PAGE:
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Cassandra Modeling for Real-Time Analytics

by Elliott Cordo, chief architect at Caserta Concepts. Exclusive to Data Science Central.

There is much discussion these days about Lambda Architecture and its benefits for developing high performance analytic architectures.  It offers a combination of a high performance, low latency ETL with a real-time layer, and a slower, more accurate, and flexible solution that runs in batch.  

As I work with it, I have learned to appreciate Cassandra’s relative “immortality” and fit for such analytic systems.  In a complex distributed system it’s nice to know you have one component that you can rely on without much tending.    Need to ingress 500k messages per second? No problem. Need to be highly available and regionally distributed? Again, no problem.

Cassandra for Real-Time Layer

Cassandra makes an excellent database for storage in the real-time layer for several reasons:

  1. High performance writes: we will be ingesting large amounts of incoming data, and in parallel writing materializations for query support;
  2. Highly reliable, shared nothing architecture; and,
  3. Good query flexibility.

Cassandra as an analytics store requires a different mindset than you would use in a relational, Massively Parallel Processing (MPP) or Hadoop based system.  In those platforms, arbitrary queries are easy and relatively performant. As traditional data modelers we store the data in a very low level of granularity (ideally at the atomic detail), typically in a star schema.    Our dimensional data (attributes) are normalized from the fact in separate tables.  This provides better data management capabilities with the ability to perform joins.  We rely on aggregate functions to help us easily group and rollup data.  In many cases, one fact table can satisfy all analytic questions on a particular set of metrics.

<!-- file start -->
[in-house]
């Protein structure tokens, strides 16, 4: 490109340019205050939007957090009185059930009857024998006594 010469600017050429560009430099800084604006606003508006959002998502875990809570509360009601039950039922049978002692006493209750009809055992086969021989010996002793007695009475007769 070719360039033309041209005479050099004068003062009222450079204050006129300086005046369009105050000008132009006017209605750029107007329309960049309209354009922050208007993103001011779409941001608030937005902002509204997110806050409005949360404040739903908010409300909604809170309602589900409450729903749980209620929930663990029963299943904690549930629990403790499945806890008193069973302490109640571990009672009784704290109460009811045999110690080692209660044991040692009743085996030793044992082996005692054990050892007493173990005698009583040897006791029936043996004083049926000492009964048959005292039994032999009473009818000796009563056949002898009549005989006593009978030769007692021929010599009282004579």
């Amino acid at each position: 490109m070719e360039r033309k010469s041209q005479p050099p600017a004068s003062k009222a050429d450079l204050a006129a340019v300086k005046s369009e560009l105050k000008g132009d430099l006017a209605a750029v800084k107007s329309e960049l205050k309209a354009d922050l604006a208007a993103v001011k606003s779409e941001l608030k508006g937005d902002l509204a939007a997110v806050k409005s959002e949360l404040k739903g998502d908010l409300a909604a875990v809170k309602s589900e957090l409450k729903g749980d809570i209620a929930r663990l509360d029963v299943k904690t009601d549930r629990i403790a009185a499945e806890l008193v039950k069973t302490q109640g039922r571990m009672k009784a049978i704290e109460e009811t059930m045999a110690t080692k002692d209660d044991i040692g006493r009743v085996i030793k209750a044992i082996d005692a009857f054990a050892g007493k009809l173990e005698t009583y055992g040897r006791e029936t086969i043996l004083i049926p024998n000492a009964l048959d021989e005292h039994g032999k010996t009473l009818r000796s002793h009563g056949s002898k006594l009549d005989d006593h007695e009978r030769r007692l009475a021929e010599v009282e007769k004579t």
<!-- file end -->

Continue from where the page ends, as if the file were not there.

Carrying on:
Cassandra, however, does not have this same query flexibility. Cassandra does not support joins or aggregation. These features are costly to support in a distributed environment and therefore have not been pursued, as they would compromise the performances and SLA of the Cassandra cluster.  

Modeling Considerations

As a result, we have to rely on two primary techniques to make our data useable for analytic queries:  denormalization and materialization

Denormalization is required as there is no join support.   Data must be “flattened” into fact table if it is to be used in analytic queries.  Since aggregation is not available, the same data will typically be kept in several different tables depending on usage pattern and aggregation level.   These separate tables are maintained by ETL via parallel stream processes or batch processing (typically, map reduce).

It is important to recognize these techniques are not all that alien.  The traditional star schema approach relies heavily on these techniques as well -- although they manifest themselves more subtlety. Facts and dimensions are themselves denormalized structures.  We group metrics at the same grain and natural key into the same fact table and our dimensions flatten all related attributes, and even hierarchies, into single tables as well.  In the MPP world we often compromise and denormalize attributes to the fact tables themselves.   

With regard to materialization, although we try to maintain a single fact table per business process, it is not uncommon to have multiple models containing the same data.  In some cases this is to allow simpler and more performant queries based on a different query access pattern.  We might also store aggregates of this data to avoid scanning millions or billions of rows to satisfy a common summary query.